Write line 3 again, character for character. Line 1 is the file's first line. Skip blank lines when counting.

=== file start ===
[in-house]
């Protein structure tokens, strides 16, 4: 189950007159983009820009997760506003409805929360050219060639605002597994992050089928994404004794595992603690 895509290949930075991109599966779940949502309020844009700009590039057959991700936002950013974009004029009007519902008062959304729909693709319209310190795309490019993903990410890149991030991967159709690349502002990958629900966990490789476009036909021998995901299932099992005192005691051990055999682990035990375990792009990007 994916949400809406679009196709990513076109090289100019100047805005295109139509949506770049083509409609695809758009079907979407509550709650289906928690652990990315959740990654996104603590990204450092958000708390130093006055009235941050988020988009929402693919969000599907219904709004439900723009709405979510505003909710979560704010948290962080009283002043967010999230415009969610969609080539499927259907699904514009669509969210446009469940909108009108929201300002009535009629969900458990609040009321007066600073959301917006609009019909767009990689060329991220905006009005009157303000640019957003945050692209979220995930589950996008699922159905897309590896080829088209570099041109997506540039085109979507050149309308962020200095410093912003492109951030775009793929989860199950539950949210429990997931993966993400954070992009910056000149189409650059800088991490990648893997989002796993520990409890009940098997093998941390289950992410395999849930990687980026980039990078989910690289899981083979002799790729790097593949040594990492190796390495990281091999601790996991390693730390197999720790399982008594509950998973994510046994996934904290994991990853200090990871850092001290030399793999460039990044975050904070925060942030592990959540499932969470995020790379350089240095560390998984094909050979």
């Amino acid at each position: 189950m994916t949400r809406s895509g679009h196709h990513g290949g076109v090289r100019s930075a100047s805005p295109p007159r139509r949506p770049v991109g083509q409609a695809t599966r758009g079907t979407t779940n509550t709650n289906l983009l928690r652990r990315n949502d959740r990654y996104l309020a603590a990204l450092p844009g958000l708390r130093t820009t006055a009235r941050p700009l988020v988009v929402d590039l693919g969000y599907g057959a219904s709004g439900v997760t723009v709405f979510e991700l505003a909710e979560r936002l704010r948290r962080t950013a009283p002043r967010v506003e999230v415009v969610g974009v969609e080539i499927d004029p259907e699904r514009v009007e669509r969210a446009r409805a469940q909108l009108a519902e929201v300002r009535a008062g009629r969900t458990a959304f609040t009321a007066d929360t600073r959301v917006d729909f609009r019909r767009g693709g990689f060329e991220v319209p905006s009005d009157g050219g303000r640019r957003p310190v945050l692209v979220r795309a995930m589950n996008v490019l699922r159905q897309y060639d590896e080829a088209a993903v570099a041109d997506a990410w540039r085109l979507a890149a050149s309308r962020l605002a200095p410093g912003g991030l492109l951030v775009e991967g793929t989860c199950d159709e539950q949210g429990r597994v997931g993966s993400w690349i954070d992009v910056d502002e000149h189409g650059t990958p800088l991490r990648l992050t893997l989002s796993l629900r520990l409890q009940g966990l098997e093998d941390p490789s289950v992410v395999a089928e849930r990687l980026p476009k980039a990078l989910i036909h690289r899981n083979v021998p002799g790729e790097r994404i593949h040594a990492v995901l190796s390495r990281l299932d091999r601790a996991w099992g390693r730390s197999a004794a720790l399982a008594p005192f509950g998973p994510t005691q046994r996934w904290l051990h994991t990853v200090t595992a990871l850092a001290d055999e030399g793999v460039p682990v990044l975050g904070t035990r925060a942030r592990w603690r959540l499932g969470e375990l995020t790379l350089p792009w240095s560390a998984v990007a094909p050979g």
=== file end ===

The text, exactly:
């Amino acid at each position: 189950m994916t949400r809406s895509g679009h196709h990513g290949g076109v090289r100019s930075a100047s805005p295109p007159r139509r949506p770049v991109g083509q409609a695809t599966r758009g079907t979407t779940n509550t709650n289906l983009l928690r652990r990315n949502d959740r990654y996104l309020a603590a990204l450092p844009g958000l708390r130093t820009t006055a009235r941050p700009l988020v988009v929402d590039l693919g969000y599907g057959a219904s709004g439900v997760t723009v709405f979510e991700l505003a909710e979560r936002l704010r948290r962080t950013a009283p002043r967010v506003e999230v415009v969610g974009v969609e080539i499927d004029p259907e699904r514009v009007e669509r969210a446009r409805a469940q909108l009108a519902e929201v300002r009535a008062g009629r969900t458990a959304f609040t009321a007066d929360t600073r959301v917006d729909f609009r019909r767009g693709g990689f060329e991220v319209p905006s009005d009157g050219g303000r640019r957003p310190v945050l692209v979220r795309a995930m589950n996008v490019l699922r159905q897309y060639d590896e080829a088209a993903v570099a041109d997506a990410w540039r085109l979507a890149a050149s309308r962020l605002a200095p410093g912003g991030l492109l951030v775009e991967g793929t989860c199950d159709e539950q949210g429990r597994v997931g993966s993400w690349i954070d992009v910056d502002e000149h189409g650059t990958p800088l991490r990648l992050t893997l989002s796993l629900r520990l409890q009940g966990l098997e093998d941390p490789s289950v992410v395999a089928e849930r990687l980026p476009k980039a990078l989910i036909h690289r899981n083979v021998p002799g790729e790097r994404i593949h040594a990492v995901l190796s390495r990281l299932d091999r601790a996991w099992g390693r730390s197999a004794a720790l399982a008594p005192f509950g998973p994510t005691q046994r996934w904290l051990h994991t990853v200090t595992a990871l850092a001290d055999e030399g793999v460039p682990v990044l975050g904070t035990r925060a942030r592990w603690r959540l499932g969470e375990l995020t790379l350089p792009w240095s560390a998984v990007a094909p050979g």